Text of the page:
I ask because a maneuver with a purpose would be much stronger proof of O. being an artifact than a random pointless acceleration.

    • ljk March 26, 2021, 14:05

      One thing to wonder is, was Earth its intended target? We automatically assume an alien vessel in our Sol system would want to visit us, even if discreetly. However, there are other worlds here much larger and other containing intriguing elements that we may be only vaguely aware about which might better capture the imagination and goals of an ETI, especially if they are Artilects.

      If an advanced ETI is anything like a human scientist studying animals in the wild, they will do their best not to interfere with the natives so as to keep them in a state of natural behavior. Or perhaps they assume since we had not noticed any interstellar visitors before 2017 that a flyby would not generate any disruptions from the inhabitants of Sol 3. Or maybe they just could not care less how we react to them.

  • Henry Cordova March 24, 2021, 11:42

    Maybe someone can explain this to me.

    I can see how a geyser-like vent outgassing sublimated gases could provide thrust; but I thought the object was also tumbling as it traveled through space. The orbit should not be constrained to one plane. Has this actually been observed?

    An “exhaust” rotating with respect to the orbital axis should result in a periodically varying acceleration vector.

    • Patrick Underwood March 24, 2021, 14:16

      Well that’s two of us. Anybody have an answer?

  • Hal Schirmer March 24, 2021, 21:55

    Why should we expect that other solar systems have an Oort cloud?

    Curious- can we explain the formation of dense Oort cloud objects from gas and dust disbursed over such huge areas?
    Even MORE interesting, what mechanism imparts sufficient radial velocity / angular momentum to put them in a circular orbit, instead of a typical cometary orbit?
    Example- according to the generally accepted Nice Model the motions of the gas giants Jupiter and Saturn kicked out small planetesimals that formed near the ice-line, which were scattered into the Kuiper or Oort cloud.
    However, while those interactions would one impart outward acceleration, it would seem that it cannot impart the radial velocity needed to keep such things in orbit- rather like a sounding-rocket that flies straight UP, stops, then drops straight DOWN.
    In contrast, to put a satellite in orbit, you have to put a huge amount of RADIAL velocity so that it has enough speed to stay in orbit. While gravity assists from gas-giant planets and ice-giant planets can accelerate objects out into the Oort cloud, they don’t seem to be able to impart the necessary radial velocity to produce a circular orbit and place such objects in an Oort cloud orbit.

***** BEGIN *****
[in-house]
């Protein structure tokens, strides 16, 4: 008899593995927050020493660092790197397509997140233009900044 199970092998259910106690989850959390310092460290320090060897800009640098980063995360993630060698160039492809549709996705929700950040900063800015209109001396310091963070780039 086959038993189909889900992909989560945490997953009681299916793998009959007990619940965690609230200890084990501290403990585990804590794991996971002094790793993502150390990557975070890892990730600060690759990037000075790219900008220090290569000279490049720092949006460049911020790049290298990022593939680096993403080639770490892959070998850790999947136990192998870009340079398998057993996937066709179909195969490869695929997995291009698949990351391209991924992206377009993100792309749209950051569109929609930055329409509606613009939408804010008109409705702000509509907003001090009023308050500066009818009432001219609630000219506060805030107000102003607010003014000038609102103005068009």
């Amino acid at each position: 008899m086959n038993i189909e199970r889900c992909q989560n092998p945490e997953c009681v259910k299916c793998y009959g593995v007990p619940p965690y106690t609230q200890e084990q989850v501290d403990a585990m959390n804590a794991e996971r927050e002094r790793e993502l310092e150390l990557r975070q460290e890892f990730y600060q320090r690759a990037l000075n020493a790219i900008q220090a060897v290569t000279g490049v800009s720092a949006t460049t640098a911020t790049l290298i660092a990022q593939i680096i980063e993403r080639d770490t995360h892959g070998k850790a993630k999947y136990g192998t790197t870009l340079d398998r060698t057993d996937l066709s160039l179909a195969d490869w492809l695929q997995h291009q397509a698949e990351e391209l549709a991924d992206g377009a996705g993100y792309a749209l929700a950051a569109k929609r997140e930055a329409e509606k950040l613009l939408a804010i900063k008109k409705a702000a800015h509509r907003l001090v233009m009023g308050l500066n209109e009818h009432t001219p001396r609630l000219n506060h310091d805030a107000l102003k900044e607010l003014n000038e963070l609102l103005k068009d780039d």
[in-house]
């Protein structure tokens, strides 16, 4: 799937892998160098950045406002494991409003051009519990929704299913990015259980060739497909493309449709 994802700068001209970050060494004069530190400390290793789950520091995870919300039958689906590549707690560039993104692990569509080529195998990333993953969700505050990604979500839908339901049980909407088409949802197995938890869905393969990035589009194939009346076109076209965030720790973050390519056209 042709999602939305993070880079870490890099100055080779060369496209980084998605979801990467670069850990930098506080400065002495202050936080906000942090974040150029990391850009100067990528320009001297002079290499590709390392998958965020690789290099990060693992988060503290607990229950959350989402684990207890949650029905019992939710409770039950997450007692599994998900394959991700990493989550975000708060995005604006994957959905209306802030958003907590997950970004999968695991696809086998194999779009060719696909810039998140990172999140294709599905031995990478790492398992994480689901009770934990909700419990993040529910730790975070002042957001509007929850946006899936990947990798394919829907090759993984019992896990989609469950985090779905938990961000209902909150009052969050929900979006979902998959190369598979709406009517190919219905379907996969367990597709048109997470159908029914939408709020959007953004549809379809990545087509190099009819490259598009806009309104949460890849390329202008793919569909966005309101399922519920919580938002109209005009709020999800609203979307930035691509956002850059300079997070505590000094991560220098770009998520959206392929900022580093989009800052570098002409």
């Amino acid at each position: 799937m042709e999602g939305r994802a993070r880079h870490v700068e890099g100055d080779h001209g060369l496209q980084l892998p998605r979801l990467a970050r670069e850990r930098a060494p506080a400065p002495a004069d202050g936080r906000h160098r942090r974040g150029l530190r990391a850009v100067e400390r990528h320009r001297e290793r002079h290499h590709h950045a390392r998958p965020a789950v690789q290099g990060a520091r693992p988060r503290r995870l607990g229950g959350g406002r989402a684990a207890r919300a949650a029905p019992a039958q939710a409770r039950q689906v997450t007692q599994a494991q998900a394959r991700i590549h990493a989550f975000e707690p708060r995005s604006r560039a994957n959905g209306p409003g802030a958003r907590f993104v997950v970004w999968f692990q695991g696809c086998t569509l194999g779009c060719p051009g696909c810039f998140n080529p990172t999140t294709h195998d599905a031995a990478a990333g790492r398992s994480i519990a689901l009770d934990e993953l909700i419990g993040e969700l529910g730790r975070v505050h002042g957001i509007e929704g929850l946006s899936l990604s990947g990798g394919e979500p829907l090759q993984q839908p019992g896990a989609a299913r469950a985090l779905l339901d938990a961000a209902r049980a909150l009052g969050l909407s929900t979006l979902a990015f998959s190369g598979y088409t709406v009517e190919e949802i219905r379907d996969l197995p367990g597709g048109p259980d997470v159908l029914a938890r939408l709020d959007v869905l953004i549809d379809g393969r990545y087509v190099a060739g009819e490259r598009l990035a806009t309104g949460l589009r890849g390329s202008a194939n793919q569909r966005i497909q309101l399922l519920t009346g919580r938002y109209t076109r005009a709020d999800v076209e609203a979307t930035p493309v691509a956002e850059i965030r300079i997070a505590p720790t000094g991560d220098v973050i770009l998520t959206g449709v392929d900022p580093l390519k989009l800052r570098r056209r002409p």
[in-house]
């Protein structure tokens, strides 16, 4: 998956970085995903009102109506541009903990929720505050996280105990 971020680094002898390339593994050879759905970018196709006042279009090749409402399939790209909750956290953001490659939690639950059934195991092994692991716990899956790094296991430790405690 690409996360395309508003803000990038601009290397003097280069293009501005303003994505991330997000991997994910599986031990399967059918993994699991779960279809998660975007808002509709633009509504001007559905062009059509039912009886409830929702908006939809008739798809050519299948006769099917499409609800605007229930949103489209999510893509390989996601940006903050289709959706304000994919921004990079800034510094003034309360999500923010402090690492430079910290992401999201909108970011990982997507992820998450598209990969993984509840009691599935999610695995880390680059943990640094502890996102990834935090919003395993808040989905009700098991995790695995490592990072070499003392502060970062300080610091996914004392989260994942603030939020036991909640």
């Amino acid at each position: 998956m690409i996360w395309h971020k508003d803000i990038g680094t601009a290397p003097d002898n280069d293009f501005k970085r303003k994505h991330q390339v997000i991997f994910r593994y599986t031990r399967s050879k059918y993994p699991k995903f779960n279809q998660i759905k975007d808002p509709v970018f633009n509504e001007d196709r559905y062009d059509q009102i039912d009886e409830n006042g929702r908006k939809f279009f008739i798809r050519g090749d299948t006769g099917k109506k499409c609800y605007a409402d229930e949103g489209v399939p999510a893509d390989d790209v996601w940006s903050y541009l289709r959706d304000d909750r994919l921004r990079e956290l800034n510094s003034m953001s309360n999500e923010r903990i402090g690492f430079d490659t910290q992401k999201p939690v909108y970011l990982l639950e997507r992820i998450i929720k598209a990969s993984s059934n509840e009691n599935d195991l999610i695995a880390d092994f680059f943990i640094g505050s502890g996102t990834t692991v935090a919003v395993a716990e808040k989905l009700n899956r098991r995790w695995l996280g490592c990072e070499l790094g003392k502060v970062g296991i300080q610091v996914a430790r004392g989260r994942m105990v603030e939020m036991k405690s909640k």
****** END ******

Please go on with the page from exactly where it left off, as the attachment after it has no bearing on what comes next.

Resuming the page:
Curious to hear from others on this!

  • ljk March 25, 2021, 13:35

    Professor Avi Loeb, Harvard Astrophysicist

    by: Frank Buckley

    Posted: Mar 24, 2021 / 07:15 AM PDT / Updated: Mar 24, 2021 / 07:15 AM PDT

    Professor Avi Loeb is the Frank B. Baird, Jr., Professor of Science at Harvard University. He is the former chair of the Astronomy Department at Harvard (2011-2020). Professor Loeb is the founding director of Harvard’s Black Hole Initiative and director of the Institute for Theory and Computation within the Harvard Smithsonian Center for Astrophysics.

    The professor also chairs the advisory committee for the $100 million research and engineering program, Breakthrough Starshot Initiative, which aims to demonstrate a proof of concept for a new technology enabling space flight at 20% the speed of light for a flyby mission to Alpha Centauri. Professor Loeb’s new book is “Extraterrestrial: The First Sign of Intelligent Life Beyond Earth.”

    During this podcast, Professor Loeb discusses his theory as outlined in his book that an interstellar object dubbed Oumuamua that hurtled through our solar system in 2017 was possibly created by alien intelligence.


  • ljk March 26, 2021, 14:24


    The ‘Oumuamua Encounter: How Modern Cosmology Handled
    Its First Black Swan

    Les Coleman

    Department of Finance, The University of Melbourne, Parkville, VIC 3010, Australia;

    les.coleman@unimelb.edu.au; Tel.: +61-38-344-3696


    The first macroscopic object observed to have come from outside the solar system slipped back out of sight in early 2018. 1I/2017 U1 ‘Oumuamua offered a unique opportunity to test understanding of gravity, planetary formation and galactic structure against a true outlier, and astronomical teams from around the globe rushed to study it. Observations lasted several months and generated a tsunami of scientific (and popular) literature.